Left hand drive vs right hand drive. How does it affect my insurance?

Some car owners may prefer to buy a vehicle overseas and have it imported to the UK. Bringing in a model from mainland Europe, America or Japan will most likely mean it is left hand drive, but this does bring advantages.

For example, the car could be cheaper and to a higher specification than its UK equivalent or it may be a model that's not usually available in the UK. Also, many motoring enthusiasts believe that, because most vehicles are actually designed to be left hand drive then adapted for the UK market, you have something that's built as the manufacturer intended - and is therefore more reliable.

There’s plenty to be mindful of when importing a car from abroad. It might be worth checking to see if the vehicle qualifies for import tax, as this has to be factored in, and it will also need to be registered here in the UK. Information is available at Gov.uk. Additionally, adapters may be required to adjust the headlights for UK roads, and the speedometer may be in kph rather than mph. Car insurance is another thing that you’ll need to take into consideration.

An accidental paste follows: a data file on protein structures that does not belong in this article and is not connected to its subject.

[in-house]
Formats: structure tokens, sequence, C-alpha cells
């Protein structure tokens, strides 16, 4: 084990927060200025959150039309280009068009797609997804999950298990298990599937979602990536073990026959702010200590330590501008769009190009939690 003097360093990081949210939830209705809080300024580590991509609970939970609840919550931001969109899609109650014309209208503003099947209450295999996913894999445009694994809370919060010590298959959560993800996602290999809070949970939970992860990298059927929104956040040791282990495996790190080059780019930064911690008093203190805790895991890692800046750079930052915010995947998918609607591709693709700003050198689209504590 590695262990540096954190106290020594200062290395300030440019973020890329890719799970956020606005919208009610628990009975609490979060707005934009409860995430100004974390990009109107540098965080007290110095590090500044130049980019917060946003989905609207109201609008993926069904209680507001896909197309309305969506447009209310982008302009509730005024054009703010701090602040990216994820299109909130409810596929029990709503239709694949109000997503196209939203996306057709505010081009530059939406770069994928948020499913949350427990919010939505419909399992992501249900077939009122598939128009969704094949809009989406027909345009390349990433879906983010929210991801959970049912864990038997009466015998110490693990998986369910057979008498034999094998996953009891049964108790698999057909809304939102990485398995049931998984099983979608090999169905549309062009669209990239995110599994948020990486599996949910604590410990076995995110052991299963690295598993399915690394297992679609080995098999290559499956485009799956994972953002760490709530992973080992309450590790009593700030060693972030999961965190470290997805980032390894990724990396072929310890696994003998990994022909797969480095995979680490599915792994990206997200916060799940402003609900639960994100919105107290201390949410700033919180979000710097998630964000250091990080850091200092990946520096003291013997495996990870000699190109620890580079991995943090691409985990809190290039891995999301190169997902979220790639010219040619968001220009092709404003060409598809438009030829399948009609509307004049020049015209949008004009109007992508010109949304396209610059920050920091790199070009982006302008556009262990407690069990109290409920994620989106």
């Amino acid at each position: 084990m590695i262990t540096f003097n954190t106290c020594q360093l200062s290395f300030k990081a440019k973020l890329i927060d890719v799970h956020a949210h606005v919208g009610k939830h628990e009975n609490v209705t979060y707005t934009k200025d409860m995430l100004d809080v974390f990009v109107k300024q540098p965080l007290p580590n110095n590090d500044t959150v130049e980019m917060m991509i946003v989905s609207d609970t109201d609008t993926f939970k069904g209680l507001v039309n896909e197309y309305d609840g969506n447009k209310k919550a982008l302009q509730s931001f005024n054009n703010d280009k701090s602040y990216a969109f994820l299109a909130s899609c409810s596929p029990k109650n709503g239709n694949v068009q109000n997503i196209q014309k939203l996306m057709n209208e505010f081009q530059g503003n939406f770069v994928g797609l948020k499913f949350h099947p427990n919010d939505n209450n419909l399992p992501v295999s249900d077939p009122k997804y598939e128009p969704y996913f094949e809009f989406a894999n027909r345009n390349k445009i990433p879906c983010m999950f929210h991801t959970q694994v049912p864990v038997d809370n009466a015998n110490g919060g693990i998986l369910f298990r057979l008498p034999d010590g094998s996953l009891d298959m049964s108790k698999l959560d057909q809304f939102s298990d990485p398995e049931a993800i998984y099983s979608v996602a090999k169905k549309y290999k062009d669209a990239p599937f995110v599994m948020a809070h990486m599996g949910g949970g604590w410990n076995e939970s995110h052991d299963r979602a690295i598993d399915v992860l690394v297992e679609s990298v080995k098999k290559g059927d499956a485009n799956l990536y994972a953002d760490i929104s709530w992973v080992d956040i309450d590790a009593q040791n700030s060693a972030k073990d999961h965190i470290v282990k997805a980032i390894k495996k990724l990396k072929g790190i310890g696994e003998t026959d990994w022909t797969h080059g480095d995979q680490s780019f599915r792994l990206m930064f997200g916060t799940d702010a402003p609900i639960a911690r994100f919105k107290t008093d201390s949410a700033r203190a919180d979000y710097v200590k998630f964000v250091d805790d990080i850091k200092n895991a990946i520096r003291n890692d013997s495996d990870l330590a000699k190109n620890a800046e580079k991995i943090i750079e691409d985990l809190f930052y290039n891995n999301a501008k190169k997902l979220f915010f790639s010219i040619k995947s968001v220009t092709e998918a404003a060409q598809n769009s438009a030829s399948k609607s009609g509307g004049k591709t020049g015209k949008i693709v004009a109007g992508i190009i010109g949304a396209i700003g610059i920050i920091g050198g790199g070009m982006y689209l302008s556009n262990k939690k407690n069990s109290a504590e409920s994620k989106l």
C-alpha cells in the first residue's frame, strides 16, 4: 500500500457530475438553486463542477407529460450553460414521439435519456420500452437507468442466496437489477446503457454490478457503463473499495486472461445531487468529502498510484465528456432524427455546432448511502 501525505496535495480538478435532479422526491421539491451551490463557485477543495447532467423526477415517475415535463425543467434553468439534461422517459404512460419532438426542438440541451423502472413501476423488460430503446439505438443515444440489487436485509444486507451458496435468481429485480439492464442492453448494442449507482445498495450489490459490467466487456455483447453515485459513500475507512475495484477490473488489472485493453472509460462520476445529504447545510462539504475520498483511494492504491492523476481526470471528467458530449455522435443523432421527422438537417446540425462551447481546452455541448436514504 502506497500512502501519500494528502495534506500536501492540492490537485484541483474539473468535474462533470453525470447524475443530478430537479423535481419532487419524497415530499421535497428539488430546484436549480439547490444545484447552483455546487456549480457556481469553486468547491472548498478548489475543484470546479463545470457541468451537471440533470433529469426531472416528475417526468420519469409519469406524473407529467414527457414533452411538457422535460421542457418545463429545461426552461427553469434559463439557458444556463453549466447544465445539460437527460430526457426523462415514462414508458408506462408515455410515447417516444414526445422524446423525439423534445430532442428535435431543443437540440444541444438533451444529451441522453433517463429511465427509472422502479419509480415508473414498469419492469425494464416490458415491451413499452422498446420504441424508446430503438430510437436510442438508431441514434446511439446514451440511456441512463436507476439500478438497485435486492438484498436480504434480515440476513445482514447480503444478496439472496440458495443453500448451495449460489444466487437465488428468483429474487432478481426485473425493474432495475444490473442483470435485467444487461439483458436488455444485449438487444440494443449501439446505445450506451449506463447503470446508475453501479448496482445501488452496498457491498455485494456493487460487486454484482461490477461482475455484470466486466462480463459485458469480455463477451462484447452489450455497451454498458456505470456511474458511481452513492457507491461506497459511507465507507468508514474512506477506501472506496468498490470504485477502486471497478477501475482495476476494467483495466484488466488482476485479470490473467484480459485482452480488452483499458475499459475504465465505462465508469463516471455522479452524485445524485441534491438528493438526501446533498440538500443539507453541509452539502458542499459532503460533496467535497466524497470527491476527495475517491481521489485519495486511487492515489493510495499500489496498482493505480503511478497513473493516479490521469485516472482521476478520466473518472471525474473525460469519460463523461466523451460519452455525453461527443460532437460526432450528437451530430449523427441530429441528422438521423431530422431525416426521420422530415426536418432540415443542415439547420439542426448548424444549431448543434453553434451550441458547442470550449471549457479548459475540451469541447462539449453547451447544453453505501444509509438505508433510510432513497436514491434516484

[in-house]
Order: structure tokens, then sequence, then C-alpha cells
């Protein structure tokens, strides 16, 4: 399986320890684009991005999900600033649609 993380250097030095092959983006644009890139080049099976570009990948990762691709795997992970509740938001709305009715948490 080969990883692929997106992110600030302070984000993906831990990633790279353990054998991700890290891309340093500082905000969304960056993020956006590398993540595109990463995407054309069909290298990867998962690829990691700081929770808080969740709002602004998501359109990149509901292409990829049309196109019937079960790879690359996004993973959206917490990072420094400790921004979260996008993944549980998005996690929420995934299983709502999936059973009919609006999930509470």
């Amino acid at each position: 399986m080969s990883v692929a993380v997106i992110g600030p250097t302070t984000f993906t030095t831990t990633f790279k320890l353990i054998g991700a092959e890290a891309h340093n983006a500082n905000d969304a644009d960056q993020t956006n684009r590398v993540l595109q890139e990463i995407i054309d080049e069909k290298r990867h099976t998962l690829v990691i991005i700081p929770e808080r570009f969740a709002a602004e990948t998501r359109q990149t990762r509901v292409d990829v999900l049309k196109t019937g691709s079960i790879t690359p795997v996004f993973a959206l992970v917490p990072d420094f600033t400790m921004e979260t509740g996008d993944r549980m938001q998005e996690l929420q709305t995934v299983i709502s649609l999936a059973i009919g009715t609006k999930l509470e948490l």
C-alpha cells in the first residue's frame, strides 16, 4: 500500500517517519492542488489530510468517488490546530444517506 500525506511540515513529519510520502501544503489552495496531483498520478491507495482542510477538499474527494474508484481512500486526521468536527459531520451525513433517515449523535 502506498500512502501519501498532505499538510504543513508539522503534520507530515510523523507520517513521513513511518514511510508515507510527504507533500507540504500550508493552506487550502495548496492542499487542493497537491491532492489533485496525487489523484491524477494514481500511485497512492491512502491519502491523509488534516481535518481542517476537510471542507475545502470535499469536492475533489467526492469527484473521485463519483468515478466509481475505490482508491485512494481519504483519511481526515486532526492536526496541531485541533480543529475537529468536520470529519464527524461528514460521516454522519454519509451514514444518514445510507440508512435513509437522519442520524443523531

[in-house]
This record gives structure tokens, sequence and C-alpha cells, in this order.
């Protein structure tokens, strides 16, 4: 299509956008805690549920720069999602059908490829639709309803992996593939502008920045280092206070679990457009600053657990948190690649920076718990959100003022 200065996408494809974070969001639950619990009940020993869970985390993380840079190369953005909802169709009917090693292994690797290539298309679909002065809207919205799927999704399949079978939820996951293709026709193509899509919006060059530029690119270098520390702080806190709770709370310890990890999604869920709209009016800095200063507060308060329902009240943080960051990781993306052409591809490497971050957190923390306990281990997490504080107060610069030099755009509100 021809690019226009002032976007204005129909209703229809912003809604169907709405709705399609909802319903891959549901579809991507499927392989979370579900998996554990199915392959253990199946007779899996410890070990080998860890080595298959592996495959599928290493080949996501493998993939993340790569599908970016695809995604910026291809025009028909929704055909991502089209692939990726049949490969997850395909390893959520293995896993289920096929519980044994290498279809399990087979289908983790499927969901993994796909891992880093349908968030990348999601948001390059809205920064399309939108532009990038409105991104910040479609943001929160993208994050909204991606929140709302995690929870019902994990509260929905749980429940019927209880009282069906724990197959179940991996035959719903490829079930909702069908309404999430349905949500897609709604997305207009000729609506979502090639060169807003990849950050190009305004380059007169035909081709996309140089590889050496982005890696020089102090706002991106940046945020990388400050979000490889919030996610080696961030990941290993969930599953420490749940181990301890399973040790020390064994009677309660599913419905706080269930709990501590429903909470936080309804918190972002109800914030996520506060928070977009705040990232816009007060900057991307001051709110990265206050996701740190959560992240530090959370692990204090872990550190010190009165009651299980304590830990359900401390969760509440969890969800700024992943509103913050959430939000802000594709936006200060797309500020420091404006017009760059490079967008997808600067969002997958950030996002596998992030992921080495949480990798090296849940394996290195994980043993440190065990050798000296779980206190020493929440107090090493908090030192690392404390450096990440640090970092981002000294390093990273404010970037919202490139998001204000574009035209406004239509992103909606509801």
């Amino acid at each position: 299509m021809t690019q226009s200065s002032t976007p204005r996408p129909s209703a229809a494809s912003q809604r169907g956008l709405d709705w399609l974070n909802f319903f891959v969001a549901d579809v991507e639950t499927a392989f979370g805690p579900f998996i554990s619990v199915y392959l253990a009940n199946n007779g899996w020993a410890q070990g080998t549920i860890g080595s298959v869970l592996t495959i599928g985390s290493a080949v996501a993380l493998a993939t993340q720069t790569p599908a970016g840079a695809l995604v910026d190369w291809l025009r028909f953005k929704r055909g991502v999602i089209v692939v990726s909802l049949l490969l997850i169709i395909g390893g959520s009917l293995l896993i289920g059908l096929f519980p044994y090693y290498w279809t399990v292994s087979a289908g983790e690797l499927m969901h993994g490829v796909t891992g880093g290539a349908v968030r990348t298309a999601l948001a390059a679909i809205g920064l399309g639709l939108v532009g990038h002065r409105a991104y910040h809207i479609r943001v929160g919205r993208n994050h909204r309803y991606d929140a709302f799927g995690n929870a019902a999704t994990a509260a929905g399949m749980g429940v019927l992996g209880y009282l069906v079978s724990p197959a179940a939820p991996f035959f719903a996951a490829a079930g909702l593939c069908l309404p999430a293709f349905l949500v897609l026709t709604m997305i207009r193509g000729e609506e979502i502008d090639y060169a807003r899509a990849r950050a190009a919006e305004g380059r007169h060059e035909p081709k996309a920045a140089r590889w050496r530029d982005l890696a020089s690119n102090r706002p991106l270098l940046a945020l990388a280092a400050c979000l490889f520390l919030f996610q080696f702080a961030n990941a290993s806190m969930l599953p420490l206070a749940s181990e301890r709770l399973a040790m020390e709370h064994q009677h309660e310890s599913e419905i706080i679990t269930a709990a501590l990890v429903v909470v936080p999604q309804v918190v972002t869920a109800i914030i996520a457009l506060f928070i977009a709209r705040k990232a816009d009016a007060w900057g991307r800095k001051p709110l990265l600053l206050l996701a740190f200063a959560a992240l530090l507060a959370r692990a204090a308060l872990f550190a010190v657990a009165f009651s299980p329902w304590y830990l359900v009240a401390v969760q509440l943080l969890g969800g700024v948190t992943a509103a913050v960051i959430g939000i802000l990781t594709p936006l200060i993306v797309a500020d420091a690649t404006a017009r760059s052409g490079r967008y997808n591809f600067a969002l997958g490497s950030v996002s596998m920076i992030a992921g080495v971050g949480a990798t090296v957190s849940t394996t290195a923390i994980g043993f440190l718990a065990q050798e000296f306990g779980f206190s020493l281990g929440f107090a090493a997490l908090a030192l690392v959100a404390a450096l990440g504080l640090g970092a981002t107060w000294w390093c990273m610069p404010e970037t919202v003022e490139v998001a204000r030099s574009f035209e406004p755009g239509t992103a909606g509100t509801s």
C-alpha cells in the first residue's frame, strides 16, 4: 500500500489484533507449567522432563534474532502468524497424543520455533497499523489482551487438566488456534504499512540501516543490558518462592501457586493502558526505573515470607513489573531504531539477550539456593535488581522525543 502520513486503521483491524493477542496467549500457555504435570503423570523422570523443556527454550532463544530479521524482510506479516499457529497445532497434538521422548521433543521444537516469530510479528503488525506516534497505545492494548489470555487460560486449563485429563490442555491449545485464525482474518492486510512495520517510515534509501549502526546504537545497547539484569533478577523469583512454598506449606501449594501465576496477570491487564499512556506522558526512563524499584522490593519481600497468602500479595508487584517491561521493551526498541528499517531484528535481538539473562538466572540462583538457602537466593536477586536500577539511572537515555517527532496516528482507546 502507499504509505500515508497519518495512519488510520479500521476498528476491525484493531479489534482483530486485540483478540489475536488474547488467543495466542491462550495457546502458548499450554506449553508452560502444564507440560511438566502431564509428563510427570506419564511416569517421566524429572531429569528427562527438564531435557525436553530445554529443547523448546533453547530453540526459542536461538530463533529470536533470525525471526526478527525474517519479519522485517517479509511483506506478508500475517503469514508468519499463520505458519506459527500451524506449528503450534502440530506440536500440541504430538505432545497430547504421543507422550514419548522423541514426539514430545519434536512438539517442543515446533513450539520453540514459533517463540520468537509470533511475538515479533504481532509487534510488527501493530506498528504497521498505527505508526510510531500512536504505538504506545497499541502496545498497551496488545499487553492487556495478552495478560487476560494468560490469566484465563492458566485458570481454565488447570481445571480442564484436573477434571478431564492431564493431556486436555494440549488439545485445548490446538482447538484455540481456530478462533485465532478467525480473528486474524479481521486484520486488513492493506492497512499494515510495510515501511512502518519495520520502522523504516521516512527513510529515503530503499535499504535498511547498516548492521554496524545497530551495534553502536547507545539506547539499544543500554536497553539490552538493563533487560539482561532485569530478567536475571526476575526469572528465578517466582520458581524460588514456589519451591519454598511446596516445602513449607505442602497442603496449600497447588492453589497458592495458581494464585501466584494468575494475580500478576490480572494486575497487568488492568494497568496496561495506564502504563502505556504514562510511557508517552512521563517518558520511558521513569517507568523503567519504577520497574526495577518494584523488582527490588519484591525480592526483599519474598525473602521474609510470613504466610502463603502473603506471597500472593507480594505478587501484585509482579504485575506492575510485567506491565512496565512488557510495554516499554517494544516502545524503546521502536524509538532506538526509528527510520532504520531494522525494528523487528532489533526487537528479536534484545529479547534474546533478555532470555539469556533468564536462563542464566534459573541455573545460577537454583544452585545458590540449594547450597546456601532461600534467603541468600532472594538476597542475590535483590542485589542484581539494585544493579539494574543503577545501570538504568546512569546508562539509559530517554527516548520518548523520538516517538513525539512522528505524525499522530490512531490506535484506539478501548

Import insurance

    As with any vehicle, you will need to get your imported car insured in order for it to be legal to drive on UK roads. Providers do not usually distinguish that much between left hand drive and right hand drive, and what tends to affect the premium more is where the car was bought and the availability of spare parts.

    One of the questions you might be asked is whether the car is a ‘parallel import’ or a ‘grey import’. The first describes a vehicle manufactured within the EU, meeting the same minimum standards as those on UK roads, and is perhaps simply a left hand drive version of a model available here. This should usually be straightforward to insure, and at a similar price to a UK equivalent. It’s worth bearing in mind, however, that if you went shopping overseas to pick up a higher-spec model at a more affordable price, the added performance and desirability could play a part in insurance costs.

    A 'grey import' is something from further afield, such as a Japanese sports car or an American muscle car. Insurers will calculate a sum based on the high performance, and also how difficult it would be to source replacement parts in the event of an accident. If they can only be shipped in from the country where the car was made, this will most likely increase the premium.

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